1. Movement pathways of individuals can be shaped by heterogeneity in the dispersal environment that separates origin and destination patches. However, effects of the dispersal environment on the phenotype (or future fitness) of dispersers is poorly known; individual experiences during dispersal may have latent effects on the performance or persistence of later life-stages.
2. We evaluated such ‘legacy effects’ for dispersing reef fish larvae using (i) otolith (ear stone) microchemistry to characterize two distinct dispersal pathways and (ii) otolith microstructure to estimate ‘larval quality’ (a composite of five measured larval phenotypes). We conducted a reciprocal transplant field experiment to evaluate selective mortality after dispersal as a function of larval quality. We conducted longitudinal sampling of natural cohorts of reef fish through to adulthood to quantify shifts in the distribution of larval quality in local populations.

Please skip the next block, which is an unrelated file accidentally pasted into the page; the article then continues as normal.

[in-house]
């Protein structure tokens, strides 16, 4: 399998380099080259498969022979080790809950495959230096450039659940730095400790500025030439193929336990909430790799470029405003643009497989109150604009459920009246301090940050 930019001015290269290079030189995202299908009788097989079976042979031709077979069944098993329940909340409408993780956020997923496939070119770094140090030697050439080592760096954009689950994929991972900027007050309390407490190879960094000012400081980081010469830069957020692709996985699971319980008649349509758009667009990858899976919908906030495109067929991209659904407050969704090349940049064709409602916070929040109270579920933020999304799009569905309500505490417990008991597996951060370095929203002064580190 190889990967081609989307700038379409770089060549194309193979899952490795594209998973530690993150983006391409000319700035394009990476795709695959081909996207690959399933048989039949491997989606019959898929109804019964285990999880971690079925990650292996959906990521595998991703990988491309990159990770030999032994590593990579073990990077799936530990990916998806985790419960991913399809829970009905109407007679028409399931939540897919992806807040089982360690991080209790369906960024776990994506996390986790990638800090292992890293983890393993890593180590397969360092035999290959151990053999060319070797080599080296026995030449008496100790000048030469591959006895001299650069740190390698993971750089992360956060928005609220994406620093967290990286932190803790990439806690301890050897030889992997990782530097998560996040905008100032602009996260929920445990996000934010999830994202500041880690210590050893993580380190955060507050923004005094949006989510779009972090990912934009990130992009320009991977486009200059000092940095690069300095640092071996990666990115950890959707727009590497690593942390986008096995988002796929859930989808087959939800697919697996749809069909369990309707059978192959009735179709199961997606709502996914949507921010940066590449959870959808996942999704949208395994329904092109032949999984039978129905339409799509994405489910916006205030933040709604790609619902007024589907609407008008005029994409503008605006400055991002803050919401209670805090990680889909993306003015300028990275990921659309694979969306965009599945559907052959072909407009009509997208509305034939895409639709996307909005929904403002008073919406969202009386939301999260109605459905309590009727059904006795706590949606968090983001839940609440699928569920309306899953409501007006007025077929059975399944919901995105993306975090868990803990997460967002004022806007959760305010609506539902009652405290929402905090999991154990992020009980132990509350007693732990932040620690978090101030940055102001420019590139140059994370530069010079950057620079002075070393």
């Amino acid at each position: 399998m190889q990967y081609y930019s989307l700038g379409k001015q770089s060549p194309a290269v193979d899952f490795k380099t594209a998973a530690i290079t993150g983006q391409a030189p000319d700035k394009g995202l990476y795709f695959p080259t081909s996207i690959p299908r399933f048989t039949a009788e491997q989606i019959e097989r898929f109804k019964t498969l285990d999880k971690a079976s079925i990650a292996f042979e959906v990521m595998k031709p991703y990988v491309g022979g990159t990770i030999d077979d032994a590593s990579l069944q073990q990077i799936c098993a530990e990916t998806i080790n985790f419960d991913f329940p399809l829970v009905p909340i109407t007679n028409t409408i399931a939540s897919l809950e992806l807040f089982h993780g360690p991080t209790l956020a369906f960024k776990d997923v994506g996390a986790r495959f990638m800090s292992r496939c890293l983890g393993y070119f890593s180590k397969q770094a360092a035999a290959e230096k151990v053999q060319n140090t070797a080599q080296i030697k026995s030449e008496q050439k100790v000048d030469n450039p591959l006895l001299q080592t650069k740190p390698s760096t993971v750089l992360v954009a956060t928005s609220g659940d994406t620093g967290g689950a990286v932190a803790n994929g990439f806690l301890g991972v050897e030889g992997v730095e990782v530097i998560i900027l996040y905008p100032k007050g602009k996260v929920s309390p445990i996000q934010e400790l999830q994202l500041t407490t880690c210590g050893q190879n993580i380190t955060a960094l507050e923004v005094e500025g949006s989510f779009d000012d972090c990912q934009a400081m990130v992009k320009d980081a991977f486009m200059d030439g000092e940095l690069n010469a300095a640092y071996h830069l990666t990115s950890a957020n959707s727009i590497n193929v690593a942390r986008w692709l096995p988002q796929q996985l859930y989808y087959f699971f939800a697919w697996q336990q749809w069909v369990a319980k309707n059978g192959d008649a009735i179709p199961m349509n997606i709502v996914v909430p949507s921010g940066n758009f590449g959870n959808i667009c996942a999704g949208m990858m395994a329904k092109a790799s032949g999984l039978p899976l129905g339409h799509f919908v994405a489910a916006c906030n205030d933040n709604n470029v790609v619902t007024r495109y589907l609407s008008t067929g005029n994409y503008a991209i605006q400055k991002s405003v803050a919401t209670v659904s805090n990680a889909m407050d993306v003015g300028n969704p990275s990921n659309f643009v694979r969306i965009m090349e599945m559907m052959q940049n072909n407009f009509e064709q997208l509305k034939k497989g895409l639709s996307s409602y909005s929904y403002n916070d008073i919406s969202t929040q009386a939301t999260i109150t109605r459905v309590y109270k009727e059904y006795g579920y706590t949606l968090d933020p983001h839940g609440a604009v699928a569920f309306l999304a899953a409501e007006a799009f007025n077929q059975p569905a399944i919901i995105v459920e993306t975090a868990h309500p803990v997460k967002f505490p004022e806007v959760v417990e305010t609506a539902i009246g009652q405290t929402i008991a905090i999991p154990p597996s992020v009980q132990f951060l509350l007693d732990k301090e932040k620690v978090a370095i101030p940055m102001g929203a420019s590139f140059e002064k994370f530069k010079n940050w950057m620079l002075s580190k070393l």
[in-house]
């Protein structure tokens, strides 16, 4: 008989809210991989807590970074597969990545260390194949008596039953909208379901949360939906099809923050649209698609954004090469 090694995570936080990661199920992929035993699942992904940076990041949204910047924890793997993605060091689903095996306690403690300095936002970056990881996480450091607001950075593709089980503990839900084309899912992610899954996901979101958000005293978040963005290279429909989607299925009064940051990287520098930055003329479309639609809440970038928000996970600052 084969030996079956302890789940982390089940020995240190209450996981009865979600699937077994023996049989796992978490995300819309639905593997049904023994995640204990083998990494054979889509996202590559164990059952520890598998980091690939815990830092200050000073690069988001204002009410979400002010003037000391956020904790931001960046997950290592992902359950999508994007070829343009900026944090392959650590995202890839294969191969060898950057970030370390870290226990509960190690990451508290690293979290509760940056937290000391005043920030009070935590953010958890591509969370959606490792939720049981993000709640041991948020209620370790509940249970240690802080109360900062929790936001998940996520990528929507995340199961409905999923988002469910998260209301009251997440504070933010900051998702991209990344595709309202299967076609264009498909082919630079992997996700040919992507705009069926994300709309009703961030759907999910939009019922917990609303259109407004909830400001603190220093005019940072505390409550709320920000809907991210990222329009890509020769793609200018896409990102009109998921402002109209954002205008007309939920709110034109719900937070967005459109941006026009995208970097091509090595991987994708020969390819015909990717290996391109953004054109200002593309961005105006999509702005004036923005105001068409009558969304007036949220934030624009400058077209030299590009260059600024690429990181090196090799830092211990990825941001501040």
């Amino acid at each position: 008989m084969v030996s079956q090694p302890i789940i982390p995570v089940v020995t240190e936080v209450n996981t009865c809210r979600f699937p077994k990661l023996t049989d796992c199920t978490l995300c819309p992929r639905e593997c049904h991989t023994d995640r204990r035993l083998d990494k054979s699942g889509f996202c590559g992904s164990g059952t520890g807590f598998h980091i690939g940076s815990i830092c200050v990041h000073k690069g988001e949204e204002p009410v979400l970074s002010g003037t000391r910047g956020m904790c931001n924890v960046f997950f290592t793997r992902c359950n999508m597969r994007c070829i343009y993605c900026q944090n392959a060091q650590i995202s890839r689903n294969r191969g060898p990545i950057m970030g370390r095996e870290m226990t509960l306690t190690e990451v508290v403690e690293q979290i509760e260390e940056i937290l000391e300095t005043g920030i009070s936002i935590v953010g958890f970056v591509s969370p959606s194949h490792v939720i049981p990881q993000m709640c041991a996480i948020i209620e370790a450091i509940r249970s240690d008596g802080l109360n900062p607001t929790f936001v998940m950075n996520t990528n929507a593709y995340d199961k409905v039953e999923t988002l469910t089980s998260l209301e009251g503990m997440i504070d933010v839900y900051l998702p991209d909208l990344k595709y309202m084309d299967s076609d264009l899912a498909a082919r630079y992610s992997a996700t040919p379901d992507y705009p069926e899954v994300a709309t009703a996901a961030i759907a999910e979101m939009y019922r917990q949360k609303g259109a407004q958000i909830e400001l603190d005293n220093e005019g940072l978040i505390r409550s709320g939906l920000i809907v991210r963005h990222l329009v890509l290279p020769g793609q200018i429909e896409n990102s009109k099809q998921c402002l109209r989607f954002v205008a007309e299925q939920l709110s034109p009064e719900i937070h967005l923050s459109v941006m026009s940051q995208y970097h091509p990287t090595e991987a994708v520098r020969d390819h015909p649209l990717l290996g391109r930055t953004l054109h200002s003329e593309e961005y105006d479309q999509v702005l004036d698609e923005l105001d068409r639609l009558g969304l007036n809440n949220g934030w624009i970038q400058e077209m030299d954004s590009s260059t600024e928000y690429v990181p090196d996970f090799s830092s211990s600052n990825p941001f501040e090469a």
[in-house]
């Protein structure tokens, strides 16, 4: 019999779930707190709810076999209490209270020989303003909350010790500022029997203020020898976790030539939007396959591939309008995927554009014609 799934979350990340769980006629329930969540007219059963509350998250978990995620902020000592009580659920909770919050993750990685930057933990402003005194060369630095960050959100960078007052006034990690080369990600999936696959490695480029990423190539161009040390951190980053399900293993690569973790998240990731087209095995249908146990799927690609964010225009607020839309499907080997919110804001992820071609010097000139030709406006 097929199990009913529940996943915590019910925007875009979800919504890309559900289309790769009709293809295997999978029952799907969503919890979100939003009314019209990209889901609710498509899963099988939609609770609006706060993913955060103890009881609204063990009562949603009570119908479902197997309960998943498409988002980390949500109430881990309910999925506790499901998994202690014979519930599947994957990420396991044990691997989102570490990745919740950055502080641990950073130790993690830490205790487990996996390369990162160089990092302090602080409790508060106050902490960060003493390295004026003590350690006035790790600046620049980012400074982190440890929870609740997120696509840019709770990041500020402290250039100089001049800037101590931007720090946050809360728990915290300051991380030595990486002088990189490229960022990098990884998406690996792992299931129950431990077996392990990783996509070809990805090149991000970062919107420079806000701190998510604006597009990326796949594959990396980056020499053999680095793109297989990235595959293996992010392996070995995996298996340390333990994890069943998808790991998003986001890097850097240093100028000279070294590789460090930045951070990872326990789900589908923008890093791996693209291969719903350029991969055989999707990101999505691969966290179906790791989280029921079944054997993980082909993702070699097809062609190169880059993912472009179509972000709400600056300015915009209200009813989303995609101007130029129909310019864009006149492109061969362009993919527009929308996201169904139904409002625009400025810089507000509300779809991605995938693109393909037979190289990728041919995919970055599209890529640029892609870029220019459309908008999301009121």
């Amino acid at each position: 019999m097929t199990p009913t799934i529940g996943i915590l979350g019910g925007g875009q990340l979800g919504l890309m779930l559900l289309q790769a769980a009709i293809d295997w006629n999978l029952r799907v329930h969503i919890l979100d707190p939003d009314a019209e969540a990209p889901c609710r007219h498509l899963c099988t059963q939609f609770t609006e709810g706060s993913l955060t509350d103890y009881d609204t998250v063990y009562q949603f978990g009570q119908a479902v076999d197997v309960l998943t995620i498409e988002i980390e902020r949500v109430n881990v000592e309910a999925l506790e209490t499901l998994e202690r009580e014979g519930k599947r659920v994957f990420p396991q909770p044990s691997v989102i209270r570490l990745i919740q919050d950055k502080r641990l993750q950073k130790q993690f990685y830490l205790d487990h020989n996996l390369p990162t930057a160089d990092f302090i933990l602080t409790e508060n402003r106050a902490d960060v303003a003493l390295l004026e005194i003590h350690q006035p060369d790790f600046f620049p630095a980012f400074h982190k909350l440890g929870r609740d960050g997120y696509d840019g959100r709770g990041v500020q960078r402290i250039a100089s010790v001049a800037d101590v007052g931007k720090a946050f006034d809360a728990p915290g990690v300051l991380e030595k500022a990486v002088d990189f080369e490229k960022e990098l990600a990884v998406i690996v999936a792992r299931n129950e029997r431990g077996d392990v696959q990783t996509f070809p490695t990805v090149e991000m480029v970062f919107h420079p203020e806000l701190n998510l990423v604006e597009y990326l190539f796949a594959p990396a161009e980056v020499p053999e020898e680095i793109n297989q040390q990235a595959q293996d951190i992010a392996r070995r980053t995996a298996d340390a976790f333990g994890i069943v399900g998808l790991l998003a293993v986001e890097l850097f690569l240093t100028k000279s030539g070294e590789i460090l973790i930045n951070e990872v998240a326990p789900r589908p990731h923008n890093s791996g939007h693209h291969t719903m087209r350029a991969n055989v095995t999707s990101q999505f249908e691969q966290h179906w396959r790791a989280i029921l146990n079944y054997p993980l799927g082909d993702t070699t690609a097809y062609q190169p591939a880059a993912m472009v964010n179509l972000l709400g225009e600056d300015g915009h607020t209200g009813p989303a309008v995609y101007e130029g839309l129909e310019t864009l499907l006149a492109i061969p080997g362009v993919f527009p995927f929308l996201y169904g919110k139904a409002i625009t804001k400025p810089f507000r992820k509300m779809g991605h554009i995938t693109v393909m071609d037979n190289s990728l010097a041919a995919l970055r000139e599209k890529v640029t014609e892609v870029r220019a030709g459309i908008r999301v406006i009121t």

3. We found the quality of dispersers to be variable and determined by their experience in the larval dispersal environment. Larval quality of successful dispersers predicted their subsequent survival after dispersal in reciprocal transplant experiments. Longitudinal sampling was consistent with short-term field experiments, and revealed that survivors to adulthood were disproportionately comprised of high quality larval dispersers.
4. Overall, our results suggest that conditions in the dispersal environment shape future fitness of individuals after successful dispersal, and that this can indirectly mediate dispersal patterns and connectivity in a metapopulation.